Nature vs Nurture in Education and Career

Nature vs Nurture in Education and Career

The debate between nature vs nurture in education and career is not well understood. Conventional wisdom touted by our daily media heavily favors nurture; better schools and advanced education for all is considered the yellow brick road to solve many of our nation’s problems. But, let’s play Dorothy and peek behind the curtain to see what the cultural Wizard of Educational Oz is concealing.

The latest study by the Department of Education has, once again, found that there is no correlation between good teachers and their certifications. Having an advanced education, going to a better rated college or even higher SAT scores does not make a better teacher. It seems the best teachers just seem have the right stuff, regardless of their training, grades and college learning environment. Great teaching comes naturally to some people; good training is important, but it’s the icing on the cake.

In my work as a career choice scientist, I’ve found that this is true of all professions; expensive, formal training has much less to do with how well people do in their field, especially over the long run. When it comes to excelling on the job, year after year, having natural talent trumps education. But, are we ready as a culture to accept the idea of “natural-ness” and loosen up our long-held love affair with the importance getting into the “best” schools and colleges? The scientific evidence suggests we ought to give it some serious thought.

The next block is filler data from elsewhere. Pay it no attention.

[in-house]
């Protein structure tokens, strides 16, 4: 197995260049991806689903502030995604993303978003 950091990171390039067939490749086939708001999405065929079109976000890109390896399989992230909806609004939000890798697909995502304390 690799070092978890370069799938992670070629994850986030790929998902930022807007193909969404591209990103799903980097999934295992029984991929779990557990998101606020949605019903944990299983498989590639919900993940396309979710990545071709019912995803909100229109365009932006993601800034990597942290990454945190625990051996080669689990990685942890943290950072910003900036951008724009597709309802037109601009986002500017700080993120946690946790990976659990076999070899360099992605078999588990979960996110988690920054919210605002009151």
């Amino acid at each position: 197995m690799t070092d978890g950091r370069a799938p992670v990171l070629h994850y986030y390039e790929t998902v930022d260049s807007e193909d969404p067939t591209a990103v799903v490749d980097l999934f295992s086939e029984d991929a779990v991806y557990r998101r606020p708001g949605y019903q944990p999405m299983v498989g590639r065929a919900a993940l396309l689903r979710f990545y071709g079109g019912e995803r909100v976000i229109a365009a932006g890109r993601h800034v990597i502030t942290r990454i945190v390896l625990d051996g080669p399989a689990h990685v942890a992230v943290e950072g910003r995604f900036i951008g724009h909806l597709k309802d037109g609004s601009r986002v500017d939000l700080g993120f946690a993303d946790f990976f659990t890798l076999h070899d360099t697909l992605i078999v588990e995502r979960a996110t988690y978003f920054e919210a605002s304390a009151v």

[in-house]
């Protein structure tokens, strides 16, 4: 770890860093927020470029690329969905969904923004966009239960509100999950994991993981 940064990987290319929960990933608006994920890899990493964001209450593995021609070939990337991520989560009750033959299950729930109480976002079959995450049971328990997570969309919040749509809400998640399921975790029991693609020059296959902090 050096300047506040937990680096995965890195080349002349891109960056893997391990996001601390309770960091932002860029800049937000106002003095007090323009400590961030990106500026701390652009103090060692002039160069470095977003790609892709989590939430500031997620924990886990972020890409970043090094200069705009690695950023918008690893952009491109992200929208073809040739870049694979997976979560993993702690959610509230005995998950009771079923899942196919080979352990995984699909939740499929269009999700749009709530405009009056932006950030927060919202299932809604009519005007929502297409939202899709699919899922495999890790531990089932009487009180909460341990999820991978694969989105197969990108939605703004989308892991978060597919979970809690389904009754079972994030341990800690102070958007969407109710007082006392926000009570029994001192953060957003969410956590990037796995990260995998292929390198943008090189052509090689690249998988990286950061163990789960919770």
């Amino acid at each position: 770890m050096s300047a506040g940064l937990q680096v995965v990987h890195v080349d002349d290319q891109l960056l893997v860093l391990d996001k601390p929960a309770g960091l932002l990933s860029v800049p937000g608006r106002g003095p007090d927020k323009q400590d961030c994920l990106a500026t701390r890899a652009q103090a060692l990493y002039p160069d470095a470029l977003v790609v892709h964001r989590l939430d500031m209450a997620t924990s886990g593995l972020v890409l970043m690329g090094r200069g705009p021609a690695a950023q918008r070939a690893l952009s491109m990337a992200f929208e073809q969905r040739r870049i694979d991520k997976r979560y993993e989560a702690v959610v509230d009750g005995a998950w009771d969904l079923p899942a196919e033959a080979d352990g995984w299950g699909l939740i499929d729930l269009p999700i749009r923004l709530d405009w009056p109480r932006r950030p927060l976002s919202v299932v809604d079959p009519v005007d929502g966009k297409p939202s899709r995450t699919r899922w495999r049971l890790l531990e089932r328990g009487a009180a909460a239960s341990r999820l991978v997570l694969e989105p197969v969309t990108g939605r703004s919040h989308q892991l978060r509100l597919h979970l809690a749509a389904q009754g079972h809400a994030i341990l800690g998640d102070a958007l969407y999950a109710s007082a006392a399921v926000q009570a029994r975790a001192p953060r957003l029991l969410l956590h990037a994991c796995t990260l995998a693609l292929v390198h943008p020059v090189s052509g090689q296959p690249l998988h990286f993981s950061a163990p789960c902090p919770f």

Erik Turkheimer, a clinical psychologist at the University of Virginia, did a groundbreaking study that mined the statistics of 600 pairs of identical twins, where the majority of the families were living near or below the poverty level, and correlated this data with new statistical advances in determining the relationship between genes and socio-economic status. His study revealed some fascinating nuances on how genes and environments interplay in influencing a student’s performance and apparent intelligence.

In the lowest socio-economic conditions, in the earliest school years, environment trumps the genes. A deficient learning environment is a critical factor in influencing a student’s apparent intelligence, where the student’s genes play a minimal role at how well they perform. This suggests that even if the student has genetically inherited strengths to do well in certain subject areas, their talents will likely be stunted if the environment is sub-par. Environments that lack many basic needs such as good nutrition, a stable home and sense of security, and many other factors, pose a major detriment to learning, regardless of student’s individual aptitudes.

For instance, if a poorer kid who has an innate, but latent gift for math attends an ill-equipped school, she may never have a chance to develop it; it goes unnoticed, and without encouragement from parents and teachers an otherwise brilliant math whiz may flunk out of math class. Programs like Head Start level the playing field, even small environmental improvements can put the student on more solid ground and their performance jumps up significantly, allowing for their genetic predispositions (innate talents) to grab hold and develop.